Major League Socks was gearing up for the inevitable sales spike created by the excitement around the NHL playoffs and prepping a new sock line featuring the likenesses of MLB players when the COVID pandemic brought business to a near-standstill.
Rather than sitting the pandemic out, however, the Toronto company has pivoted towards a new limited-edition product line featuring a new hero for the times: frontline healthcare workers. All proceeds from the sale of the company’s “Major League Heroes” socks, which are selling for $19.99, will go to the Canadian Red Cross.
The product line is a natural fit for a brand that has boasted a charitable component since its inception, having previously donated a portion of sales to organizations including CAMH and Movember.
“We were two guys who started out by putting [former Toronto Maple Leafs coach] Mike Babcock’s head on a sock,” says Major League Socks co-founder Jake Mednick. “We worked hard to get where we are now, but we’re also pretty fortunate, and being able to give back makes the journey a lot more special.”
“It’s in the DNA of the business and something we’ve always made sure was a part,” adds his partner Tom McCole. “When we launched we really made an effort to be community conscious.”
The Major League Heroes product line was developed in association with Juniper Park\TBWA and its design arm Le Parc. The Toronto agency assisted in a major rebrand of the company (formerly known as Babsocks) last year.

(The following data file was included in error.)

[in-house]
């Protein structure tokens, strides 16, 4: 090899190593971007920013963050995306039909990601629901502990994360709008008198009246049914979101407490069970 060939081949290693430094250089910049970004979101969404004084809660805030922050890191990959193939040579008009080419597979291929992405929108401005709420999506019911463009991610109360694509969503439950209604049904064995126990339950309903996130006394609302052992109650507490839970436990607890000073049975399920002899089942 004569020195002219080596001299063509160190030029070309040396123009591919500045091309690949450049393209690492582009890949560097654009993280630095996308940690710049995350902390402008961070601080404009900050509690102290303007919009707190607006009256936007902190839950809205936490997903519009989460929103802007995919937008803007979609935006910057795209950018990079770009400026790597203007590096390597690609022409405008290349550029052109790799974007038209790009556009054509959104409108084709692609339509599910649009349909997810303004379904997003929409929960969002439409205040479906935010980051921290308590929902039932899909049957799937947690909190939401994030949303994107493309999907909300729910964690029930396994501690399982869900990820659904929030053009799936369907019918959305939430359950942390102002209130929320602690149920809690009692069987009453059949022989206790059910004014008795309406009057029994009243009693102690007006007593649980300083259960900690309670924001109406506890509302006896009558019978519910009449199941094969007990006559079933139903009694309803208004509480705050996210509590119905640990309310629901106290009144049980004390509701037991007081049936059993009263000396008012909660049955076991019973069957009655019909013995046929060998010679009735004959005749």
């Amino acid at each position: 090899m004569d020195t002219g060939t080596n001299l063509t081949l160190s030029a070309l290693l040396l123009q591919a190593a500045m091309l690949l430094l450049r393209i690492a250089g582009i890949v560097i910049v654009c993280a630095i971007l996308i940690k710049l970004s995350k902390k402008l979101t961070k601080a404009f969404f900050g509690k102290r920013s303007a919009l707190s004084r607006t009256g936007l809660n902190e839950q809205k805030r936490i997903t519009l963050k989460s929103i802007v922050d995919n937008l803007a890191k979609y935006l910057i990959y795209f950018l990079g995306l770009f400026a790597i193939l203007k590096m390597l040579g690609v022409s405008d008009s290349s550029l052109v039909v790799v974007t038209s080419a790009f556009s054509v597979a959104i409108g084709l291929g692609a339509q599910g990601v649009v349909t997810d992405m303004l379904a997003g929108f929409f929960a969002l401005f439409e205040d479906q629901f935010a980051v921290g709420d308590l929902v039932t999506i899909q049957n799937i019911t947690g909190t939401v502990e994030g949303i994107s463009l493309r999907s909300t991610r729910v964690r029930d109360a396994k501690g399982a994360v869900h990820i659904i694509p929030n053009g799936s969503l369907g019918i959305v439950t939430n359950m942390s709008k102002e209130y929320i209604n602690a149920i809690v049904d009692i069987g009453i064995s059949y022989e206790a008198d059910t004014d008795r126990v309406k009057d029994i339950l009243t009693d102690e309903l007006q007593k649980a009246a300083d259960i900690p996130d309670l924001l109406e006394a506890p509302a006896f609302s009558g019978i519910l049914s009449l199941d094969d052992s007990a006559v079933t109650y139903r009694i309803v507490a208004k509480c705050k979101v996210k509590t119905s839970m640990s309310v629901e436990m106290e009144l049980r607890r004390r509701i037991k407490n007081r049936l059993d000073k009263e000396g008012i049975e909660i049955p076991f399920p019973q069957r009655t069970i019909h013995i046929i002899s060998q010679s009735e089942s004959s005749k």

“They know about our long history as a brand that gives back and they put this idea together for us only three weeks ago,” says Mednick. “We loved it immediately.”
“We’re extremely humbled to be able to play a role in an initiative supporting our frontline healthcare heroes, the most important team in the country right now,” says Nathalie Cusson, creative director, design at Le Parc.
Major League Socks’ longtime designer Felix Ding (“our face guy,” says Mednick) created the images of a male and female healthcare workers wearing PPEs. The socks are the colour of medical scrubs.
Major League Socks is manufacturing 500 pairs of the socks to start, although Mednick says he’s confident they will sell out “pretty easily.” The company is promoting the socks via paid advertising on Facebook and Instagram.
Major League Socks had been riding a high prior to the arrival of COVID, including signing a licensing deal with both the Major League Baseball Players Association and Liverpool F.C. of the English Premiere League.
The latter is a dream come true for McCole, who has supported the team for years. That’s not the case for Mednick, who is a staunch fan of Liverpool’s bitter rival, Manchester United. “This is going to be a big test of my loyalty to Manchester United versus my bottom line,” he says.